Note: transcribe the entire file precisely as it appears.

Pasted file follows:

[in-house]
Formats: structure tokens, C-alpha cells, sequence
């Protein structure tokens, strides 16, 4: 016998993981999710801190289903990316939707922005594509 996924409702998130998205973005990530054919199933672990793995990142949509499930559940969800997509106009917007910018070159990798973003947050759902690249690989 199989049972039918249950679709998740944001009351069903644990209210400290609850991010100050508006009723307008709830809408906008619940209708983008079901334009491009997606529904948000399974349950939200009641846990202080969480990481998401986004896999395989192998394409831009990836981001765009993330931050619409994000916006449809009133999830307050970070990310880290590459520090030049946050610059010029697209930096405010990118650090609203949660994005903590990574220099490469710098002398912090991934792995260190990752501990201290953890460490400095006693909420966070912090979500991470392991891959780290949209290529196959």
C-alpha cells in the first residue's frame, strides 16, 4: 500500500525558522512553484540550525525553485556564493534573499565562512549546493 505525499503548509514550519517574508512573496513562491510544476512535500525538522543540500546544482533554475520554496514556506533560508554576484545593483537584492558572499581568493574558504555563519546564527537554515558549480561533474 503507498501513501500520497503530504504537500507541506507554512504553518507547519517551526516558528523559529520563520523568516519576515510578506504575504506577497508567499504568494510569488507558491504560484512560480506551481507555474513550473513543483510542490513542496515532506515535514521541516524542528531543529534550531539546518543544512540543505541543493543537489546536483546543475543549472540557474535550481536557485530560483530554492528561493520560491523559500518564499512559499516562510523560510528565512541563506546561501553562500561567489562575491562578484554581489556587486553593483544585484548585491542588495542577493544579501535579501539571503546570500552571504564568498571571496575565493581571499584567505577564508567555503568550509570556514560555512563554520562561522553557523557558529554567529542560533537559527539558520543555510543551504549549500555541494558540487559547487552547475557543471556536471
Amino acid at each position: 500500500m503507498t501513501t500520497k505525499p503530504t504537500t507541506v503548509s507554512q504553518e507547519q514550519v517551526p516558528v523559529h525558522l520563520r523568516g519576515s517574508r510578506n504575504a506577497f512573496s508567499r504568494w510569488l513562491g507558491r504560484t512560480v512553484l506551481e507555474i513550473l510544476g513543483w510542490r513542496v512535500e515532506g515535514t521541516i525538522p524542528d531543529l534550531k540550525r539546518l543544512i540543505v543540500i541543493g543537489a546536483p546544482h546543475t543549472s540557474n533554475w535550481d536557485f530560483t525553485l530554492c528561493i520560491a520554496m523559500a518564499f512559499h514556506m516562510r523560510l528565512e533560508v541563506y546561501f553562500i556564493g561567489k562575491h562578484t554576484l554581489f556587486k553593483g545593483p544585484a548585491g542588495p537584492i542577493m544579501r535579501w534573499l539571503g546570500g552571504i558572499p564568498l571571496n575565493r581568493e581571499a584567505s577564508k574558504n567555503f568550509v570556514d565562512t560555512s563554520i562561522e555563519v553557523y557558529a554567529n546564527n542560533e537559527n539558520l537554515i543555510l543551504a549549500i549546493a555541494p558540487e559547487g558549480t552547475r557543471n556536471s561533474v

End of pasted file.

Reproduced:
[in-house]
Formats: structure tokens, C-alpha cells, sequence
């Protein structure tokens, strides 16, 4: 016998993981999710801190289903990316939707922005594509 996924409702998130998205973005990530054919199933672990793995990142949509499930559940969800997509106009917007910018070159990798973003947050759902690249690989 199989049972039918249950679709998740944001009351069903644990209210400290609850991010100050508006009723307008709830809408906008619940209708983008079901334009491009997606529904948000399974349950939200009641846990202080969480990481998401986004896999395989192998394409831009990836981001765009993330931050619409994000916006449809009133999830307050970070990310880290590459520090030049946050610059010029697209930096405010990118650090609203949660994005903590990574220099490469710098002398912090991934792995260190990752501990201290953890460490400095006693909420966070912090979500991470392991891959780290949209290529196959």
C-alpha cells in the first residue's frame, strides 16, 4: 500500500525558522512553484540550525525553485556564493534573499565562512549546493 505525499503548509514550519517574508512573496513562491510544476512535500525538522543540500546544482533554475520554496514556506533560508554576484545593483537584492558572499581568493574558504555563519546564527537554515558549480561533474 503507498501513501500520497503530504504537500507541506507554512504553518507547519517551526516558528523559529520563520523568516519576515510578506504575504506577497508567499504568494510569488507558491504560484512560480506551481507555474513550473513543483510542490513542496515532506515535514521541516524542528531543529534550531539546518543544512540543505541543493543537489546536483546543475543549472540557474535550481536557485530560483530554492528561493520560491523559500518564499512559499516562510523560510528565512541563506546561501553562500561567489562575491562578484554581489556587486553593483544585484548585491542588495542577493544579501535579501539571503546570500552571504564568498571571496575565493581571499584567505577564508567555503568550509570556514560555512563554520562561522553557523557558529554567529542560533537559527539558520543555510543551504549549500555541494558540487559547487552547475557543471556536471
Amino acid at each position: 500500500m503507498t501513501t500520497k505525499p503530504t504537500t507541506v503548509s507554512q504553518e507547519q514550519v517551526p516558528v523559529h525558522l520563520r523568516g519576515s517574508r510578506n504575504a506577497f512573496s508567499r504568494w510569488l513562491g507558491r504560484t512560480v512553484l506551481e507555474i513550473l510544476g513543483w510542490r513542496v512535500e515532506g515535514t521541516i525538522p524542528d531543529l534550531k540550525r539546518l543544512i540543505v543540500i541543493g543537489a546536483p546544482h546543475t543549472s540557474n533554475w535550481d536557485f530560483t525553485l530554492c528561493i520560491a520554496m523559500a518564499f512559499h514556506m516562510r523560510l528565512e533560508v541563506y546561501f553562500i556564493g561567489k562575491h562578484t554576484l554581489f556587486k553593483g545593483p544585484a548585491g542588495p537584492i542577493m544579501r535579501w534573499l539571503g546570500g552571504i558572499p564568498l571571496n575565493r581568493e581571499a584567505s577564508k574558504n567555503f568550509v570556514d565562512t560555512s563554520i562561522e555563519v553557523y557558529a554567529n546564527n542560533e537559527n539558520l537554515i543555510l543551504a549549500i549546493a555541494p558540487e559547487g558549480t552547475r557543471n556536471s561533474v